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Abstract. We generalize the recent relative loss bounds for online algorithms where the additional loss of the algorithm on the whole sequence of examples over the loss of the best expert is bounded. The generalization allows the sequence to be partitioned into segments, and the goal is to bound the additional loss of the algorithm over the sum of the losses of the best experts for each segment. This is to model situations in which the examples change and different experts are best for certain segments of the sequence of examples. In the single segment case, the additional loss is proportional to log n, where n is the number of experts and the constant of proportionality depends on the loss function. Our algorithms do not produce the best partition; however the loss bound shows that our predictions are close to those of the best partition. When the number of segments is k +1and the sequence is of length ℓ, we can bound the additional loss of our algorithm over the best partition by O(k log n + k log(ℓ/k)). For the case when the loss per trial is bounded by one, we obtain an algorithm whose additional loss over the loss of the best partition is independent of the length of the sequence. The additional loss becomes O(k log n + k log(L/k)), where L is the loss of the best partition with k +1segments. Our algorithms for tracking the predictions of the best expert are simple adaptations of Vovk’s original algorithm for the single best expert case. As in the original algorithms, we keep one weight per expert, and spend O(1) time per weight in each trial.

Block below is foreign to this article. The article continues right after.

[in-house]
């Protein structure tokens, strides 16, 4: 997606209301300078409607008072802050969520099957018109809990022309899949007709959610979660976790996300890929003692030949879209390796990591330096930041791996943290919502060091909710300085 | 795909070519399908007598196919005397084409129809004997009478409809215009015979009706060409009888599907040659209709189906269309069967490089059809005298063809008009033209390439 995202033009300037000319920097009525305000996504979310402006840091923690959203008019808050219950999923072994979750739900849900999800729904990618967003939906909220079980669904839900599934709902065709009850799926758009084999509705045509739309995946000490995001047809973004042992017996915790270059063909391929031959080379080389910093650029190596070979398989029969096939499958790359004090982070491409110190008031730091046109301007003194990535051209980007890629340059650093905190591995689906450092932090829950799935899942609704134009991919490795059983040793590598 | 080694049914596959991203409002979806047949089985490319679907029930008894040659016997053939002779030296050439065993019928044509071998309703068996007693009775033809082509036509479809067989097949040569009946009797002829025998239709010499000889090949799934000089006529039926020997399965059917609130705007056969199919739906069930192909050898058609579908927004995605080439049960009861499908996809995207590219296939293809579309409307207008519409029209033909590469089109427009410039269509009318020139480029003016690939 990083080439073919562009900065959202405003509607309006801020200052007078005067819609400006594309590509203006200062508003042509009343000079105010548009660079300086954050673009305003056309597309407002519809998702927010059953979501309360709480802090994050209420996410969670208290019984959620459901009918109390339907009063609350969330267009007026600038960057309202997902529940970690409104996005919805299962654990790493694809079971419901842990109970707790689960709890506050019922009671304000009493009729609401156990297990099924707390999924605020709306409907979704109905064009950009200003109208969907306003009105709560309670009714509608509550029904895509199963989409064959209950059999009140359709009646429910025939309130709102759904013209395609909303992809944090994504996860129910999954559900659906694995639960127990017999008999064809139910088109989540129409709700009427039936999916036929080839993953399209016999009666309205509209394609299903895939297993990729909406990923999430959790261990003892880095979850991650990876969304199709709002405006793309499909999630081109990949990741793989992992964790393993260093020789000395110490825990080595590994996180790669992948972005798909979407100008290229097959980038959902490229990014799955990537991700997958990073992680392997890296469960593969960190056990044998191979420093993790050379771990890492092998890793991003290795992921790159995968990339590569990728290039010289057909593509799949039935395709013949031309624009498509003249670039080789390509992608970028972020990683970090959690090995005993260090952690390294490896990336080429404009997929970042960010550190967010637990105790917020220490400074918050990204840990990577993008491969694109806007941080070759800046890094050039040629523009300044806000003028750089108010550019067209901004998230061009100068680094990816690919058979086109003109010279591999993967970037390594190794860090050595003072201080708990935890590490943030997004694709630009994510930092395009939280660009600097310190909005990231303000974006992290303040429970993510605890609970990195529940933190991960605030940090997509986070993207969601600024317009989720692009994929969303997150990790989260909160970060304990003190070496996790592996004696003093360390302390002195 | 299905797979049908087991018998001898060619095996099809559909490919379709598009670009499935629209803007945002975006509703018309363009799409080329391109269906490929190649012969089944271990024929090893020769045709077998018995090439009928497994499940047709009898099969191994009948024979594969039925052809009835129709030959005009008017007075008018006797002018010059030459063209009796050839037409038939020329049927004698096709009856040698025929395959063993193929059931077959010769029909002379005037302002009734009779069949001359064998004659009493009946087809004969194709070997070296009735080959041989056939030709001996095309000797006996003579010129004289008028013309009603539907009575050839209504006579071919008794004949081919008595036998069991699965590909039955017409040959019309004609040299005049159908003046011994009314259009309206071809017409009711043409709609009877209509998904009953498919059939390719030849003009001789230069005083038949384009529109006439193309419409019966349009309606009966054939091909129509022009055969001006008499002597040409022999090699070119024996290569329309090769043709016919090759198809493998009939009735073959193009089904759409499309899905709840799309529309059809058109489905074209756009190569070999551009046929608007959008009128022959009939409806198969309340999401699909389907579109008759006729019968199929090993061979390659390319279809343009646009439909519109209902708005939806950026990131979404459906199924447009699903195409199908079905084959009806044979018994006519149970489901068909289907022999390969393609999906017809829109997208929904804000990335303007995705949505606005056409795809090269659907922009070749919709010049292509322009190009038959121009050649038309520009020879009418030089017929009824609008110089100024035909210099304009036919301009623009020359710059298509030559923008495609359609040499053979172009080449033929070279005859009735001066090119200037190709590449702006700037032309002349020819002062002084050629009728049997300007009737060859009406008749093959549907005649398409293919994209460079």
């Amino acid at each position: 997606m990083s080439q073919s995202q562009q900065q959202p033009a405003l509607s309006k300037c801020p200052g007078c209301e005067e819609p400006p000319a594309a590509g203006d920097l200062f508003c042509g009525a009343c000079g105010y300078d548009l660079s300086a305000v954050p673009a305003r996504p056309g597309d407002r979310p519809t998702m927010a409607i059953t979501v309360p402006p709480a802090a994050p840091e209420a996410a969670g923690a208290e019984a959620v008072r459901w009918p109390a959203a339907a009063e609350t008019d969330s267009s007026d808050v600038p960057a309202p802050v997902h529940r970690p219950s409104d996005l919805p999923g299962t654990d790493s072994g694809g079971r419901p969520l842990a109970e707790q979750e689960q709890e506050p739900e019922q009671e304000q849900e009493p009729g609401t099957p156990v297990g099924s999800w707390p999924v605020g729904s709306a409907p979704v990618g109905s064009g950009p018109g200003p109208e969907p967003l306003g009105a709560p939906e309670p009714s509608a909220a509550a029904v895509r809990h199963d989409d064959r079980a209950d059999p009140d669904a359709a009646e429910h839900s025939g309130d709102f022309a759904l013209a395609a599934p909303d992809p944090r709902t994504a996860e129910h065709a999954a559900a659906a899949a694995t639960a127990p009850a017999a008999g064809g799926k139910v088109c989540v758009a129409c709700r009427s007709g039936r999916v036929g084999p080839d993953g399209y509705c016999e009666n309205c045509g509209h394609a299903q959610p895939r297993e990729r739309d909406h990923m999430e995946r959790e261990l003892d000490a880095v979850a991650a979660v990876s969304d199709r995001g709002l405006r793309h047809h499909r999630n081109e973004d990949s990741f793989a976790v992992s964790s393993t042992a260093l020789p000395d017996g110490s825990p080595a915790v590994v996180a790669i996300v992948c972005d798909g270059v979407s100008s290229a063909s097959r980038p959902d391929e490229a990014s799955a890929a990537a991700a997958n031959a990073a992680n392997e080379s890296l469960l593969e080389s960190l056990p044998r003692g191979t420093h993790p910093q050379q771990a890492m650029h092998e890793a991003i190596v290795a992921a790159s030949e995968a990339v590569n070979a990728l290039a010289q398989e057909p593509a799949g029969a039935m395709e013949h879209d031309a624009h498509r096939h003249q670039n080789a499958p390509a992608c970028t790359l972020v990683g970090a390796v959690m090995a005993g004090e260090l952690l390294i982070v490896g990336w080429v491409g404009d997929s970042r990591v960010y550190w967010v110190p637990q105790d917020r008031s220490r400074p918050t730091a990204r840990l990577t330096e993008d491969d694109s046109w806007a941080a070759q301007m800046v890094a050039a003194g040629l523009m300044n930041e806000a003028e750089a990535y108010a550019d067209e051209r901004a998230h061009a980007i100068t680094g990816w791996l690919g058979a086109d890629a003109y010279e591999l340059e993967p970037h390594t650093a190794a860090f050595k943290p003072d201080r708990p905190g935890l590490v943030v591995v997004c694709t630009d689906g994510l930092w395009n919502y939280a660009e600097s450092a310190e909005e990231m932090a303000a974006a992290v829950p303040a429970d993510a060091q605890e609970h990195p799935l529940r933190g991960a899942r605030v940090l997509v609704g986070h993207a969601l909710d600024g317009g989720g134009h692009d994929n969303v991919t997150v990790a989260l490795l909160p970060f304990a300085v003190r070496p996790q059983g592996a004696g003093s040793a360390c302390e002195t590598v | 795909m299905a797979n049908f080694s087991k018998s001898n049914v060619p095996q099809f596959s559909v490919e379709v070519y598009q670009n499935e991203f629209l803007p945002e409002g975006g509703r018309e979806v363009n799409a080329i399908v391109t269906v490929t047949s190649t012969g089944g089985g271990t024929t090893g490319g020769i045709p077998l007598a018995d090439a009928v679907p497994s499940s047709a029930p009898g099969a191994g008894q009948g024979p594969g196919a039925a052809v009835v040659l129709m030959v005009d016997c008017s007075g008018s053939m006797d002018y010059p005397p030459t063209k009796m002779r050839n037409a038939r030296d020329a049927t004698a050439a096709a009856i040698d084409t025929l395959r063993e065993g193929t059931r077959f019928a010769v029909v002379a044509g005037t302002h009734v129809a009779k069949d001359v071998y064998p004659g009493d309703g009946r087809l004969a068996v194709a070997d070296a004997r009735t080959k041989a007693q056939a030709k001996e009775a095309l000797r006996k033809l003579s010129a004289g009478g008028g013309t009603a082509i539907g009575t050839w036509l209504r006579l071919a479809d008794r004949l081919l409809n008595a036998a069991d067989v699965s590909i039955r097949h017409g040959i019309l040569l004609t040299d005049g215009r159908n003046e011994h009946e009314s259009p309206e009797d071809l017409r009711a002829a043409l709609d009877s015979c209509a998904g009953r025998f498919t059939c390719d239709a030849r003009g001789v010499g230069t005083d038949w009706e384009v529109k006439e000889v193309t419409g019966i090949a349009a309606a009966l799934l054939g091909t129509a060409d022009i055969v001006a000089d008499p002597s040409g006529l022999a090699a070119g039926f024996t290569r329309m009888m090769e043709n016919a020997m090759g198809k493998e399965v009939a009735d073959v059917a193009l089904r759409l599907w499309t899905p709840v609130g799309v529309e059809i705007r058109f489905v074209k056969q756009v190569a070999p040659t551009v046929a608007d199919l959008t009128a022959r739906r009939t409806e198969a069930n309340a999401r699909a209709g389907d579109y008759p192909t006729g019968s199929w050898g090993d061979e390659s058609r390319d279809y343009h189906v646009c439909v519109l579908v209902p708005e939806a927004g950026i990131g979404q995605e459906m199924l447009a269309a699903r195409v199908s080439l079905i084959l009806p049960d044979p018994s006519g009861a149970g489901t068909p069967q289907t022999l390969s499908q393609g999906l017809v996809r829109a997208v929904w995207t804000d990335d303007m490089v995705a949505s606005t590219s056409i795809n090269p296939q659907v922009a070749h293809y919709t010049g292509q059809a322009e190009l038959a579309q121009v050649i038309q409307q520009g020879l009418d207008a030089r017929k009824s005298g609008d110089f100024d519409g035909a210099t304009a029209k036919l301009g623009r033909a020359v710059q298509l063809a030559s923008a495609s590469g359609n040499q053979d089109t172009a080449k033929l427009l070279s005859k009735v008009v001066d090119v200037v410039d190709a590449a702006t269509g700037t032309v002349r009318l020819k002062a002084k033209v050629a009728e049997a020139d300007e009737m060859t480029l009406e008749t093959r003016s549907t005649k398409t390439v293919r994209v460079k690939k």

A Dynamic Disk SpinDown Technique for Mobile Computing
, 1996
"... We address the problem of deciding when to spin down the disk of a mobile computer in order to extend battery life. Since one of the most critical resources in mobile computing environments is battery life, good energy conservation methods can dramatically increase the utility of mobile systems. We ..."